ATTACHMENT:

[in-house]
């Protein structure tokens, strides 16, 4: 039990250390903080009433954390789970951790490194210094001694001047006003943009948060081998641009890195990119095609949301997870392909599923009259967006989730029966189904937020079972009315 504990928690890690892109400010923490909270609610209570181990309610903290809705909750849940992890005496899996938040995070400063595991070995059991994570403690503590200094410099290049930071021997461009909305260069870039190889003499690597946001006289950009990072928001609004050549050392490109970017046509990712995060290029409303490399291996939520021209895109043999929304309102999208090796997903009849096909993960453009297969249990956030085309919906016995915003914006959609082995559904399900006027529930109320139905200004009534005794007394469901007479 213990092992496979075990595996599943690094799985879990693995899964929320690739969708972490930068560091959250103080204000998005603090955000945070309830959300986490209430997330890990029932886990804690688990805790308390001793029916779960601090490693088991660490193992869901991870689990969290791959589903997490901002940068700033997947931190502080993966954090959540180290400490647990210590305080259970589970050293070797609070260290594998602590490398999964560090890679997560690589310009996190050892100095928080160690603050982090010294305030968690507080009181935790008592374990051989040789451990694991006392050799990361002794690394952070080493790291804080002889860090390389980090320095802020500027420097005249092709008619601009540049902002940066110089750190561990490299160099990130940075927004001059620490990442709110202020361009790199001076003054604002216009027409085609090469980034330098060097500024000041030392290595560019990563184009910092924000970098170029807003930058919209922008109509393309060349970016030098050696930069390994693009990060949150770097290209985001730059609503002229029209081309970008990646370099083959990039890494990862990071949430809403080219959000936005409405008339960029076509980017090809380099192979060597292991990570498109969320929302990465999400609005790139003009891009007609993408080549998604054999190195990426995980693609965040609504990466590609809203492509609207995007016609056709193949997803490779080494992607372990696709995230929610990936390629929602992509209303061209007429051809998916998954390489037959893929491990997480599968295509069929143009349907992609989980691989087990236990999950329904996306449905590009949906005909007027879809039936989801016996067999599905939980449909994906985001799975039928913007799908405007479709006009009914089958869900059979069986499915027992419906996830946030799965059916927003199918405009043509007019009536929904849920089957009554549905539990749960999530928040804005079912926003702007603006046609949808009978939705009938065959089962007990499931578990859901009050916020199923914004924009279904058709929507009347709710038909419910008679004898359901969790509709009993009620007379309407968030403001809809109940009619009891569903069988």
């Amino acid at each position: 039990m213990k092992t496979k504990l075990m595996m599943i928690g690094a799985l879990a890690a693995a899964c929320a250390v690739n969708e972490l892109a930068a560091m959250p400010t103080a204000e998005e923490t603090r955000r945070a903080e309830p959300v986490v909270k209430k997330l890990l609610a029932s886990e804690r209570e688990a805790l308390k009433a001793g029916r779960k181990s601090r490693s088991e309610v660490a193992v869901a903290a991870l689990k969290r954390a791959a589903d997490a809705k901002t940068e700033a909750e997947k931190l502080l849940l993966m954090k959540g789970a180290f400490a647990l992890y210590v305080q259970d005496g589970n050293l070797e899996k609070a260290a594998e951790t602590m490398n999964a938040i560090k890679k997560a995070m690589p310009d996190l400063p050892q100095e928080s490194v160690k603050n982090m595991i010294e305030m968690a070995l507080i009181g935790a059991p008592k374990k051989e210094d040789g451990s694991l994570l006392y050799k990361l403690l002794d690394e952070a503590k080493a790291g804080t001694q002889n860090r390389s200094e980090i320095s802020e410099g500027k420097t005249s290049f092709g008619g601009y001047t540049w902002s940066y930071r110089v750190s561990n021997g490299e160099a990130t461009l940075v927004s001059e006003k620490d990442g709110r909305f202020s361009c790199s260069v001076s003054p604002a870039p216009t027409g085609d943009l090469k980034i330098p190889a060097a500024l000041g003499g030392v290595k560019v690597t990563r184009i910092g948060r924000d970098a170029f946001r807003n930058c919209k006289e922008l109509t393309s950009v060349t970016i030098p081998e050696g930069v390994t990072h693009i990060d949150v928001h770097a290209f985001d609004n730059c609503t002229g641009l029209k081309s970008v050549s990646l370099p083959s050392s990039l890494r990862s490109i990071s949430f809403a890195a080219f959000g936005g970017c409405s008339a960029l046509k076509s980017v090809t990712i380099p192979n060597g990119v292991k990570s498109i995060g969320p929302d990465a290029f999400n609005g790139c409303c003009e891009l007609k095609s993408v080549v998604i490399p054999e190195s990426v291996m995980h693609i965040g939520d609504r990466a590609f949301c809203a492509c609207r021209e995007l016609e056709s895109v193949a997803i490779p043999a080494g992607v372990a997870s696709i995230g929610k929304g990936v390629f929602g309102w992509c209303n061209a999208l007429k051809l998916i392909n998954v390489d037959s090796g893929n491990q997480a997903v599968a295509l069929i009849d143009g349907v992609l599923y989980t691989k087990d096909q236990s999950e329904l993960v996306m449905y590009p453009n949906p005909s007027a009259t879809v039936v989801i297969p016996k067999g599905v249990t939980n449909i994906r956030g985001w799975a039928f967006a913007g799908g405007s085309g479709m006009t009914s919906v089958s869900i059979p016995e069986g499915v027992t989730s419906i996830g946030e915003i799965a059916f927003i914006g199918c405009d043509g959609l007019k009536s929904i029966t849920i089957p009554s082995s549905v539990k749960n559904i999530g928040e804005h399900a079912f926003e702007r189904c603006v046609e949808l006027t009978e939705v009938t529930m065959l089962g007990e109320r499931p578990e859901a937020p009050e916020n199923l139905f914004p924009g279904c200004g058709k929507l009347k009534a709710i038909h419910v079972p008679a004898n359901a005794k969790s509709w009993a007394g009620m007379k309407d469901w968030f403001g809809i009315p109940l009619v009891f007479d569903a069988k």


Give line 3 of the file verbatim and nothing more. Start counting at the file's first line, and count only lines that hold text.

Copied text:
């Amino acid at each position: 039990m213990k092992t496979k504990l075990m595996m599943i928690g690094a799985l879990a890690a693995a899964c929320a250390v690739n969708e972490l892109a930068a560091m959250p400010t103080a204000e998005e923490t603090r955000r945070a903080e309830p959300v986490v909270k209430k997330l890990l609610a029932s886990e804690r209570e688990a805790l308390k009433a001793g029916r779960k181990s601090r490693s088991e309610v660490a193992v869901a903290a991870l689990k969290r954390a791959a589903d997490a809705k901002t940068e700033a909750e997947k931190l502080l849940l993966m954090k959540g789970a180290f400490a647990l992890y210590v305080q259970d005496g589970n050293l070797e899996k609070a260290a594998e951790t602590m490398n999964a938040i560090k890679k997560a995070m690589p310009d996190l400063p050892q100095e928080s490194v160690k603050n982090m595991i010294e305030m968690a070995l507080i009181g935790a059991p008592k374990k051989e210094d040789g451990s694991l994570l006392y050799k990361l403690l002794d690394e952070a503590k080493a790291g804080t001694q002889n860090r390389s200094e980090i320095s802020e410099g500027k420097t005249s290049f092709g008619g601009y001047t540049w902002s940066y930071r110089v750190s561990n021997g490299e160099a990130t461009l940075v927004s001059e006003k620490d990442g709110r909305f202020s361009c790199s260069v001076s003054p604002a870039p216009t027409g085609d943009l090469k980034i330098p190889a060097a500024l000041g003499g030392v290595k560019v690597t990563r184009i910092g948060r924000d970098a170029f946001r807003n930058c919209k006289e922008l109509t393309s950009v060349t970016i030098p081998e050696g930069v390994t990072h693009i990060d949150v928001h770097a290209f985001d609004n730059c609503t002229g641009l029209k081309s970008v050549s990646l370099p083959s050392s990039l890494r990862s490109i990071s949430f809403a890195a080219f959000g936005g970017c409405s008339a960029l046509k076509s980017v090809t990712i380099p192979n060597g990119v292991k990570s498109i995060g969320p929302d990465a290029f999400n609005g790139c409303c003009e891009l007609k095609s993408v080549v998604i490399p054999e190195s990426v291996m995980h693609i965040g939520d609504r990466a590609f949301c809203a492509c609207r021209e995007l016609e056709s895109v193949a997803i490779p043999a080494g992607v372990a997870s696709i995230g929610k929304g990936v390629f929602g309102w992509c209303n061209a999208l007429k051809l998916i392909n998954v390489d037959s090796g893929n491990q997480a997903v599968a295509l069929i009849d143009g349907v992609l599923y989980t691989k087990d096909q236990s999950e329904l993960v996306m449905y590009p453009n949906p005909s007027a009259t879809v039936v989801i297969p016996k067999g599905v249990t939980n449909i994906r956030g985001w799975a039928f967006a913007g799908g405007s085309g479709m006009t009914s919906v089958s869900i059979p016995e069986g499915v027992t989730s419906i996830g946030e915003i799965a059916f927003i914006g199918c405009d043509g959609l007019k009536s929904i029966t849920i089957p009554s082995s549905v539990k749960n559904i999530g928040e804005h399900a079912f926003e702007r189904c603006v046609e949808l006027t009978e939705v009938t529930m065959l089962g007990e109320r499931p578990e859901a937020p009050e916020n199923l139905f914004p924009g279904c200004g058709k929507l009347k009534a709710i038909h419910v079972p008679a004898n359901a005794k969790s509709w009993a007394g009620m007379k309407d469901w968030f403001g809809i009315p109940l009619v009891f007479d569903a069988k």